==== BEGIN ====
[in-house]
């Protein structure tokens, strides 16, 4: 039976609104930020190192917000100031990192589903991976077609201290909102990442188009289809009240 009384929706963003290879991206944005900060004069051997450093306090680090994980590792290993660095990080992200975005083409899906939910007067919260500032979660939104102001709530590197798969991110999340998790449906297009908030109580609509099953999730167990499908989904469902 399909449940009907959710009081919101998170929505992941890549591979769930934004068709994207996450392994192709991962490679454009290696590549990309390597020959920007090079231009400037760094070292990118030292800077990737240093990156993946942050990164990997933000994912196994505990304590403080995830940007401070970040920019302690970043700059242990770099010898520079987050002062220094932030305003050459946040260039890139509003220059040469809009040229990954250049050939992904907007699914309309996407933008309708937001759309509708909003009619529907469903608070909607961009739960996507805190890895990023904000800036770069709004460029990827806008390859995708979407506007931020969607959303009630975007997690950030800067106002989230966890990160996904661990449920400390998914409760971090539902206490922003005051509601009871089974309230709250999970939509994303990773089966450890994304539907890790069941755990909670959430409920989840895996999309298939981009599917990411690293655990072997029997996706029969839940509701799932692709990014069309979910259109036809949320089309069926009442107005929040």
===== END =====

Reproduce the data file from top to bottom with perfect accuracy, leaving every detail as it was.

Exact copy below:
[in-house]
């Protein structure tokens, strides 16, 4: 039976609104930020190192917000100031990192589903991976077609201290909102990442188009289809009240 009384929706963003290879991206944005900060004069051997450093306090680090994980590792290993660095990080992200975005083409899906939910007067919260500032979660939104102001709530590197798969991110999340998790449906297009908030109580609509099953999730167990499908989904469902 399909449940009907959710009081919101998170929505992941890549591979769930934004068709994207996450392994192709991962490679454009290696590549990309390597020959920007090079231009400037760094070292990118030292800077990737240093990156993946942050990164990997933000994912196994505990304590403080995830940007401070970040920019302690970043700059242990770099010898520079987050002062220094932030305003050459946040260039890139509003220059040469809009040229990954250049050939992904907007699914309309996407933008309708937001759309509708909003009619529907469903608070909607961009739960996507805190890895990023904000800036770069709004460029990827806008390859995708979407506007931020969607959303009630975007997690950030800067106002989230966890990160996904661990449920400390998914409760971090539902206490922003005051509601009871089974309230709250999970939509994303990773089966450890994304539907890790069941755990909670959430409920989840895996999309298939981009599917990411690293655990072997029997996706029969839940509701799932692709990014069309979910259109036809949320089309069926009442107005929040």